TITLE: Whither Programming?
AUTHOR: Eugene Wallingford
DATE: August 14, 2009 3:13 PM
I've been thinking a lot about the Software Engineering
course I'm teaching this fall, which commences a week
from Tuesday. Along the way, I have been looking at a
lot of books and articles with "software engineering"
in the title. It's surprising how few of them get any
where near code. I know I shouldn't be surprised. I
remember taking courses on software engineering, and
I've stayed close enough to the area all these years
to know what matters. There are issues other than
programming that we need to think about while building
big systems. And there is plenty of material out there
about programming and programming tools and the nuts
and bolts of programming.
Still, I think it is important when talking about
software engineering to keep in mind what the goal is:
a working program, or collection of programs. When we
forget that, it's too easy to spin off into a land of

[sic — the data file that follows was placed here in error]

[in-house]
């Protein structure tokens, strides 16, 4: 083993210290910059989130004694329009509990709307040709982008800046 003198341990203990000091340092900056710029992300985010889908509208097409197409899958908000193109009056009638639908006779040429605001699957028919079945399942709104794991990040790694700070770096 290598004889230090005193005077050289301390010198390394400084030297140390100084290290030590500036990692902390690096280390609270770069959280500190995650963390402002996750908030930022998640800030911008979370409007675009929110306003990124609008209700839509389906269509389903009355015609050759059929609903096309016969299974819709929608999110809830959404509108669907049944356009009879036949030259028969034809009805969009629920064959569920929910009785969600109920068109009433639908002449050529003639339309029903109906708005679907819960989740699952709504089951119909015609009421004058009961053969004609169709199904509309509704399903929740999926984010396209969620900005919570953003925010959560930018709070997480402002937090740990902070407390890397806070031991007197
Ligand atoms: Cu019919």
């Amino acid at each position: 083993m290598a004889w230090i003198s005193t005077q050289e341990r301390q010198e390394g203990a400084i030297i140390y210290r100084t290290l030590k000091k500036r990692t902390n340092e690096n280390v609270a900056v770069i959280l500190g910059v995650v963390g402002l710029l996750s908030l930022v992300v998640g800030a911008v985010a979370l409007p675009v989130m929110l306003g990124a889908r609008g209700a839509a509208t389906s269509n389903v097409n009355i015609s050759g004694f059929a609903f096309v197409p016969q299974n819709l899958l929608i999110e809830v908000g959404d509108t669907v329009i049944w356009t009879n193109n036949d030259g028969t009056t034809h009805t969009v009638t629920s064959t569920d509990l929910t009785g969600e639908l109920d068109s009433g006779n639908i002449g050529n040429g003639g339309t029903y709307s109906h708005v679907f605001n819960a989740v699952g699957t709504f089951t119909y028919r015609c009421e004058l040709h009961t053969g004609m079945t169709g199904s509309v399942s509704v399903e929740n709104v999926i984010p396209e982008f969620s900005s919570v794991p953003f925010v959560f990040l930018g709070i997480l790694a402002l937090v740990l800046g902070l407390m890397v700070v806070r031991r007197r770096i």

un-reality. It's also important to keep in mind that
someone has to actually write code, or no software will
ever be engineered. I hope that the course I teach
can strike a good balance.
In the interest of keeping code in mind, I share with
you an assortment of programming news. Good, bad,
ugly, or fun? You decide.
Hiding the Rainforest. Mark Guzdial reports
that Georgia Tech is
eliminating yet another language
from its computing curriculum. Sigh.
notwithstanding, variety in language and style is
good for programmers. On a pragmatic note, someone
might want to tell the GT folks that programming for
the JVM may soon
look more like Lisp
feel more like ML
than Java or C++.
Programming meets the Age of Twitter. A
Processing programming contest
with a twist: all programs must be 200-characters or
less. I'll give extra credit for any program that is
a legal tweet.
Power to the Programmer! Phil Windley enjoys
saving $60 by
writing his own QIF->CSV converter.
But the real hero is the person who wrote
Why Johnny Can't Read Perl. Courtesy of
Lambda the Ultimate
comes news we all figured had to be true: a formal
Perl cannot be parsed.
Who said the Halting Theorem wasn't useful? I guess
I'll stop working on my refactoring browser for Perl.